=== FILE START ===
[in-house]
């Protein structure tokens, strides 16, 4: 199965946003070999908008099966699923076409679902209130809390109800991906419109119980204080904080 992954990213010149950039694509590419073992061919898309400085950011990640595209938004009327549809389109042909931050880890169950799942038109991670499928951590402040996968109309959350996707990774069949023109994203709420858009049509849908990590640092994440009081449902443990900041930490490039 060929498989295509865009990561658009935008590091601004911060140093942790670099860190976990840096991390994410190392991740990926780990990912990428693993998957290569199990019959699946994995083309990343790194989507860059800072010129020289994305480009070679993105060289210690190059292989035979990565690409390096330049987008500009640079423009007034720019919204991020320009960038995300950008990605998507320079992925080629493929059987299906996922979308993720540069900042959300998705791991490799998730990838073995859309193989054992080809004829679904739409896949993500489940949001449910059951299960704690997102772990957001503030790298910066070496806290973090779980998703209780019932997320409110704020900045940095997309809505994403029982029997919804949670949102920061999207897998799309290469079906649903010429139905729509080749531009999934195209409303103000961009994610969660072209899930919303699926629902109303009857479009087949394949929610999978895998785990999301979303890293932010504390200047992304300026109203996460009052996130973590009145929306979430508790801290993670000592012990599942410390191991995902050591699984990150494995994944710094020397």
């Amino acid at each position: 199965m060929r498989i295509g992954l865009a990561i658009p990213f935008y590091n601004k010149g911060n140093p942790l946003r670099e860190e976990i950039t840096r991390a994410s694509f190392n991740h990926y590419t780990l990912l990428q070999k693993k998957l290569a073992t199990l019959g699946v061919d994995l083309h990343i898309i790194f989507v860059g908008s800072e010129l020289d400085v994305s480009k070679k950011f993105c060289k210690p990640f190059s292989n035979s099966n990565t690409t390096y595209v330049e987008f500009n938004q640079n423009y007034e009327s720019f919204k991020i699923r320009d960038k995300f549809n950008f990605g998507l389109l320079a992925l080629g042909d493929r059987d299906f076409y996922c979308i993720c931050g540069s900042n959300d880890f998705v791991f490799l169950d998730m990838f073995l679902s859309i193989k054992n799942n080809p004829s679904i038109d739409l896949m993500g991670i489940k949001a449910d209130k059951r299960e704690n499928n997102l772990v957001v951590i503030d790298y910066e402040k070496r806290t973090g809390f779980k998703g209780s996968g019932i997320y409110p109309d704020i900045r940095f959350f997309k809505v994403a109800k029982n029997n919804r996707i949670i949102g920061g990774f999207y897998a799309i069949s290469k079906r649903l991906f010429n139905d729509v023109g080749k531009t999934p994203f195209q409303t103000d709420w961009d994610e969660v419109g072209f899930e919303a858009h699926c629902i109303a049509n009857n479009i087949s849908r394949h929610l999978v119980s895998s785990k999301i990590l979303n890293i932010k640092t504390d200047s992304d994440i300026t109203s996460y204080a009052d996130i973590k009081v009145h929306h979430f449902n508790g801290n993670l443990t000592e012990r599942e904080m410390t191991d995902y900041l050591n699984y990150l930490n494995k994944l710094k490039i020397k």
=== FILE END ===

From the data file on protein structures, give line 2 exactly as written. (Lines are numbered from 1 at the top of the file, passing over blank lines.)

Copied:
């Protein structure tokens, strides 16, 4: 199965946003070999908008099966699923076409679902209130809390109800991906419109119980204080904080 992954990213010149950039694509590419073992061919898309400085950011990640595209938004009327549809389109042909931050880890169950799942038109991670499928951590402040996968109309959350996707990774069949023109994203709420858009049509849908990590640092994440009081449902443990900041930490490039 060929498989295509865009990561658009935008590091601004911060140093942790670099860190976990840096991390994410190392991740990926780990990912990428693993998957290569199990019959699946994995083309990343790194989507860059800072010129020289994305480009070679993105060289210690190059292989035979990565690409390096330049987008500009640079423009007034720019919204991020320009960038995300950008990605998507320079992925080629493929059987299906996922979308993720540069900042959300998705791991490799998730990838073995859309193989054992080809004829679904739409896949993500489940949001449910059951299960704690997102772990957001503030790298910066070496806290973090779980998703209780019932997320409110704020900045940095997309809505994403029982029997919804949670949102920061999207897998799309290469079906649903010429139905729509080749531009999934195209409303103000961009994610969660072209899930919303699926629902109303009857479009087949394949929610999978895998785990999301979303890293932010504390200047992304300026109203996460009052996130973590009145929306979430508790801290993670000592012990599942410390191991995902050591699984990150494995994944710094020397």